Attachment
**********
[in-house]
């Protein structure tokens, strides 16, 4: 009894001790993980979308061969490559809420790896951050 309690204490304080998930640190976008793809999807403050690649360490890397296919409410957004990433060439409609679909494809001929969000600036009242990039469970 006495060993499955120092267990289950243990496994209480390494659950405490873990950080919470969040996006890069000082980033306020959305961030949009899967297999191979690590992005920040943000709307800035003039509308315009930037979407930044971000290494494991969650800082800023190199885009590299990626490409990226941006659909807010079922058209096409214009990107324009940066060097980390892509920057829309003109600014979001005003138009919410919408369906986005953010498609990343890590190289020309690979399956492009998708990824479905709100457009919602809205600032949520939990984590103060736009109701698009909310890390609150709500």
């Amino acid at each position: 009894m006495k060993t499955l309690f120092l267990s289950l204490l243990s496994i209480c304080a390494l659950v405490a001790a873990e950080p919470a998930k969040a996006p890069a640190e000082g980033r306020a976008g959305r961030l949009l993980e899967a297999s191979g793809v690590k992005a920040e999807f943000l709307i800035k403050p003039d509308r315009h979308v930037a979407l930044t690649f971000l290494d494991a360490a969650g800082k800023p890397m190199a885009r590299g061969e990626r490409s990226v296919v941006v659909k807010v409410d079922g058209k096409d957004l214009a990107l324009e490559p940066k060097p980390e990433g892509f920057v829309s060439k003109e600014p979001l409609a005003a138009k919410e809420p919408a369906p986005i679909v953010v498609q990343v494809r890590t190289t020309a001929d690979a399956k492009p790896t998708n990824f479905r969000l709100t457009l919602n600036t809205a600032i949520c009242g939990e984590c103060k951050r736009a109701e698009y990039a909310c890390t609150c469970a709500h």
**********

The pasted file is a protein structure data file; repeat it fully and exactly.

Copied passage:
[in-house]
């Protein structure tokens, strides 16, 4: 009894001790993980979308061969490559809420790896951050 309690204490304080998930640190976008793809999807403050690649360490890397296919409410957004990433060439409609679909494809001929969000600036009242990039469970 006495060993499955120092267990289950243990496994209480390494659950405490873990950080919470969040996006890069000082980033306020959305961030949009899967297999191979690590992005920040943000709307800035003039509308315009930037979407930044971000290494494991969650800082800023190199885009590299990626490409990226941006659909807010079922058209096409214009990107324009940066060097980390892509920057829309003109600014979001005003138009919410919408369906986005953010498609990343890590190289020309690979399956492009998708990824479905709100457009919602809205600032949520939990984590103060736009109701698009909310890390609150709500």
């Amino acid at each position: 009894m006495k060993t499955l309690f120092l267990s289950l204490l243990s496994i209480c304080a390494l659950v405490a001790a873990e950080p919470a998930k969040a996006p890069a640190e000082g980033r306020a976008g959305r961030l949009l993980e899967a297999s191979g793809v690590k992005a920040e999807f943000l709307i800035k403050p003039d509308r315009h979308v930037a979407l930044t690649f971000l290494d494991a360490a969650g800082k800023p890397m190199a885009r590299g061969e990626r490409s990226v296919v941006v659909k807010v409410d079922g058209k096409d957004l214009a990107l324009e490559p940066k060097p980390e990433g892509f920057v829309s060439k003109e600014p979001l409609a005003a138009k919410e809420p919408a369906p986005i679909v953010v498609q990343v494809r890590t190289t020309a001929d690979a399956k492009p790896t998708n990824f479905r969000l709100t457009l919602n600036t809205a600032i949520c009242g939990e984590c103060k951050r736009a109701e698009y990039a909310c890390t609150c469970a709500h």